We house Search front ends in the Pages architecture. Out of the box, we use Git (a widely accepted version control system) to manage your Search code. When you’re ready to build a search experience, you’ll need to create a Git repository in GitHub. A repository, or “repo”, is a common term in software; it is a group of code/files with version history. In Yext, you can do this by creating a Site in Pages and then adding a repository with the Search Jambo Template, which will generate a GitHub repository with all of the pre-built files you need to create an experience. In many cases, this step will be done for you if you are starting with a Hitchhikers Challenge or a Solution Template, but it’s good to know how to do it in case you want to start a new experience from scratch.

  1. Navigate to Pages > All Sites. Click Add New Site in the top right corner.
  2. When building with Jambo and the Hitchhikers Theme, choose the option for Yext to manage the GitHub repo. Then click Next.

    add a new site modal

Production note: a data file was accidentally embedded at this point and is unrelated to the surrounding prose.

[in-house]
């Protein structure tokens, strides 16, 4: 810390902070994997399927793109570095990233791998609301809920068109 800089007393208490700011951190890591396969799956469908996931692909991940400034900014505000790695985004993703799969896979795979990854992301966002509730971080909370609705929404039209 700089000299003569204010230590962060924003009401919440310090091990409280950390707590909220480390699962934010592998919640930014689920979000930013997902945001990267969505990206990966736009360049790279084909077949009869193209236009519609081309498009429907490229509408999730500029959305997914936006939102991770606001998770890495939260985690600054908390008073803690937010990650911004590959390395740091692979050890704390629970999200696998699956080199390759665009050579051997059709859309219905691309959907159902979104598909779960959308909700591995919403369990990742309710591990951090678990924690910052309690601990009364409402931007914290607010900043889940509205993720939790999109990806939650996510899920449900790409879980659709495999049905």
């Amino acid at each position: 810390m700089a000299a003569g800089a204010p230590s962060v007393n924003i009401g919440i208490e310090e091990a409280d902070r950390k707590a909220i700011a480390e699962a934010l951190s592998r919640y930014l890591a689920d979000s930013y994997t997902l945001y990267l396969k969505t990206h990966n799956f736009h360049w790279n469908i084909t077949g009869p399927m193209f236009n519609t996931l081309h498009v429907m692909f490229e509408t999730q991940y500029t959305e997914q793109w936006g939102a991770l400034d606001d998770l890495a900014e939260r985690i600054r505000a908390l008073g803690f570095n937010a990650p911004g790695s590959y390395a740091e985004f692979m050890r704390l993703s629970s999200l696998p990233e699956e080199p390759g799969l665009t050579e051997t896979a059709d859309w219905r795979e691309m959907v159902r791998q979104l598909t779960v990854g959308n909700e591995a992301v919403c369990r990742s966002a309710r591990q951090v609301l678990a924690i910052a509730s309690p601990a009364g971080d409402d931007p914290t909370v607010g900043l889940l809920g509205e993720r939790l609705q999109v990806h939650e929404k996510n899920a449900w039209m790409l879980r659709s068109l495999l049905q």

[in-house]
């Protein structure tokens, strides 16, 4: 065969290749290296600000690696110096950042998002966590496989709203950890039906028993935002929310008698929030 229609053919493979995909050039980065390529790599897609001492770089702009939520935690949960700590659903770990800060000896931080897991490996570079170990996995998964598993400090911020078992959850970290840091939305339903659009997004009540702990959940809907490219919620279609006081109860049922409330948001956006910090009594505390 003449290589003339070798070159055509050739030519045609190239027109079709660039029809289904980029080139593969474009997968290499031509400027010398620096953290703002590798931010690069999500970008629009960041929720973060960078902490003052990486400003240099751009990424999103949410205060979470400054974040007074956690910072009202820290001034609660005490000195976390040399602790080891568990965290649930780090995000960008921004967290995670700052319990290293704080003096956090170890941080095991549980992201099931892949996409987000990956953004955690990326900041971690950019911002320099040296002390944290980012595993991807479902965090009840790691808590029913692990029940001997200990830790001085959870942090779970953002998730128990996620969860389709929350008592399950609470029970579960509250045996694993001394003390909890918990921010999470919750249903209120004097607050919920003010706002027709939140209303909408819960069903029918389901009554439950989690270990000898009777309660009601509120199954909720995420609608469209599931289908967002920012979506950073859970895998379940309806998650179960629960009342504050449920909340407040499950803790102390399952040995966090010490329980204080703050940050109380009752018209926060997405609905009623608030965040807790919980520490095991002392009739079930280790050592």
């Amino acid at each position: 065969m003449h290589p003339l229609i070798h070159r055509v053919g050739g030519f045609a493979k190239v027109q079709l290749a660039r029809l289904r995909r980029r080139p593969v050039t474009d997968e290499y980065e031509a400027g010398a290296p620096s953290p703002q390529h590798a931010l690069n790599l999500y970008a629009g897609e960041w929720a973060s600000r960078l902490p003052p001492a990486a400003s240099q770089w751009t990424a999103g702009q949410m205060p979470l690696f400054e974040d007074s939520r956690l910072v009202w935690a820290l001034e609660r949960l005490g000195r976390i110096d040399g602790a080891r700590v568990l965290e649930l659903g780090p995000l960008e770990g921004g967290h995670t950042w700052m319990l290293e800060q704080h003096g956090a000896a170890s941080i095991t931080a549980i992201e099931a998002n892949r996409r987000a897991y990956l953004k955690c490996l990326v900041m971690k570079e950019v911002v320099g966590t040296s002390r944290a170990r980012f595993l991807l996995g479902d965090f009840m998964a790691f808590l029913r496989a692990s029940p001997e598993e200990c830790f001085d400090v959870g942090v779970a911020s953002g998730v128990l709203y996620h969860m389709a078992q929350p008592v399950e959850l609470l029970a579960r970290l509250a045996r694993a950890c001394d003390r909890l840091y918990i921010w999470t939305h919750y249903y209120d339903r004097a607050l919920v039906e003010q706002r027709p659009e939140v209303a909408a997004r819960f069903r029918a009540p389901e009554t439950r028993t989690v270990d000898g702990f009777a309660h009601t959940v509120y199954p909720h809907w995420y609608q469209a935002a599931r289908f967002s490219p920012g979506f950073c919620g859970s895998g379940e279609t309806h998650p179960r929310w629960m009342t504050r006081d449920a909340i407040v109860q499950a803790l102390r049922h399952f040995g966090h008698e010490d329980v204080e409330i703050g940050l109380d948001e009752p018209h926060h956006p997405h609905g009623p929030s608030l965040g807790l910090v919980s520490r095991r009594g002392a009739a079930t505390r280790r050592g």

3. Fill in the name of your site. This is only shown internally and used to help you differentiate your sites from each other.

  4. Name your repo. This will be the name of the GitHub repo associated with the site, but still essentially internally facing so you may name it what you’d like. This is automatically filled in based on what you named your site and the account ID (found in the URL).

  5. Make sure to keep “Search Jambo Template” selected. This will create a repo with all the files you need to easily build your search front end.

    add a new site modal create repository screen

Once you hit Create Site, you’ll see a build in progress. Once this completes successfully, you’ll have your first deploy with links for preview, staging, and production. You can read more about navigating these deploy screens and managing these links in the Deploy Pages module in the Pages track - we are using Pages architecture after all!